dropterm {MASS}  R Documentation 
Try fitting all models that differ from the current model by dropping a single term, maintaining marginality.
This function is generic; there exist methods for classes lm
and
glm
and the default method will work for many other classes.
dropterm (object, ...) ## Default S3 method: dropterm(object, scope, scale = 0, test = c("none", "Chisq"), k = 2, sorted = FALSE, trace = FALSE, ...) ## S3 method for class 'lm': dropterm(object, scope, scale = 0, test = c("none", "Chisq", "F"), k = 2, sorted = FALSE, ...) ## S3 method for class 'glm': dropterm(object, scope, scale = 0, test = c("none", "Chisq", "F"), k = 2, sorted = FALSE, trace = FALSE, ...)
object 
A object fitted by some modelfitting function. 
scope 
a formula giving terms which might be dropped. By default, the model formula. Only terms that can be dropped and maintain marginality are actually tried. 
scale 
used in the definition of the AIC statistic for selecting the models,
currently only for lm , aov and glm models. Specifying scale
asserts that the residual standard error or dispersion is known.

test 
should the results include a test statistic relative to the original
model? The F test is only appropriate for lm and aov models,
and perhaps for some overdispersed glm models. The
Chisq test can be an exact test (lm models with known scale) or a
likelihoodratio test depending on the method.

k 
the multiple of the number of degrees of freedom used for the penalty.
Only k = 2 gives the genuine AIC: k = log(n) is sometimes
referred to as BIC or SBC.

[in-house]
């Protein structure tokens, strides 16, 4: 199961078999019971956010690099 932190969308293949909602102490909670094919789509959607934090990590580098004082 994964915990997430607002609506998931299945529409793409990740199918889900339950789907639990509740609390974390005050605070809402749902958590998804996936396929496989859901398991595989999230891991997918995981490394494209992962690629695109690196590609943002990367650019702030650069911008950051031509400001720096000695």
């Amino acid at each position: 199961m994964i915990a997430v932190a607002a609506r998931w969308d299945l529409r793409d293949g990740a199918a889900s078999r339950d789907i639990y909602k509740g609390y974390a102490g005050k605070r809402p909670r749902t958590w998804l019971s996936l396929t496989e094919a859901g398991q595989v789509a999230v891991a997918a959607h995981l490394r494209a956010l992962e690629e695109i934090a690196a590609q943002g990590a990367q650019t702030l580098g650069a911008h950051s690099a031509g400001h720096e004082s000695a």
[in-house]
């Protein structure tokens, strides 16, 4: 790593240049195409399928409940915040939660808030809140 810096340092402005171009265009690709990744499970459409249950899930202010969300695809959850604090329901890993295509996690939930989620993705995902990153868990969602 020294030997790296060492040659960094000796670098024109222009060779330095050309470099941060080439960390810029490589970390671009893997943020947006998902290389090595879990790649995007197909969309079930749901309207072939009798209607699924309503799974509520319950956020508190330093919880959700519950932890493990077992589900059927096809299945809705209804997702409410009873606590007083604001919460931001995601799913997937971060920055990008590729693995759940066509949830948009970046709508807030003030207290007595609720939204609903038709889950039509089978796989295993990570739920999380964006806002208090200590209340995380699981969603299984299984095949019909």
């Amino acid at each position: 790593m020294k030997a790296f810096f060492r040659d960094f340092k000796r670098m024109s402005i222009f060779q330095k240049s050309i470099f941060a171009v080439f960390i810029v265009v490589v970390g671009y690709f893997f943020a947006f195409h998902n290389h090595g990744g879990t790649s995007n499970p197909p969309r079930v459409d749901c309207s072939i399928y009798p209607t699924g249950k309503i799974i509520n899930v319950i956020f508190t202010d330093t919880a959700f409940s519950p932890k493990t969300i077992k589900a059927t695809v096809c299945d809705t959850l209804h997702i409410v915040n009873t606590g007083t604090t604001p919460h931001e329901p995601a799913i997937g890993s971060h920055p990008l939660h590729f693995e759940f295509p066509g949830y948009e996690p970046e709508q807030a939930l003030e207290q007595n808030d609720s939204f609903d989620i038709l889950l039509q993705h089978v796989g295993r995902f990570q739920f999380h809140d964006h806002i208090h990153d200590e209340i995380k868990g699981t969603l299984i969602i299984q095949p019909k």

sorted 
should the results be sorted on the value of AIC? 
trace 
if TRUE additional information may be given on the fits as they are tried.

... 
arguments passed to or from other methods. 
The definition of AIC is only up to an additive constant: when
appropriate (lm
models with specified scale) the constant is taken
to be that used in Mallows' Cp statistic and the results are labelled
accordingly.
A table of class "anova"
containing at least columns for the change
in degrees of freedom and AIC (or Cp) for the models. Some methods
will give further information, for example sums of squares, deviances,
loglikelihoods and test statistics.
Venables, W. N. and Ripley, B. D. (2002) Modern Applied Statistics with S. Fourth edition. Springer.
quine.hi < aov(log(Days + 2.5) ~ .^4, quine) quine.nxt < update(quine.hi, . ~ .  Eth:Sex:Age:Lrn) dropterm(quine.nxt, test= "F") quine.stp < stepAIC(quine.nxt, scope = list(upper = ~Eth*Sex*Age*Lrn, lower = ~1), trace = FALSE) dropterm(quine.stp, test = "F") quine.3 < update(quine.stp, . ~ .  Eth:Age:Lrn) dropterm(quine.3, test = "F") quine.4 < update(quine.3, . ~ .  Eth:Age) dropterm(quine.4, test = "F") quine.5 < update(quine.4, . ~ .  Age:Lrn) dropterm(quine.5, test = "F") house.glm0 < glm(Freq ~ Infl*Type*Cont + Sat, family=poisson, data = housing) house.glm1 < update(house.glm0, . ~ . + Sat*(Infl+Type+Cont)) dropterm(house.glm1, test = "Chisq")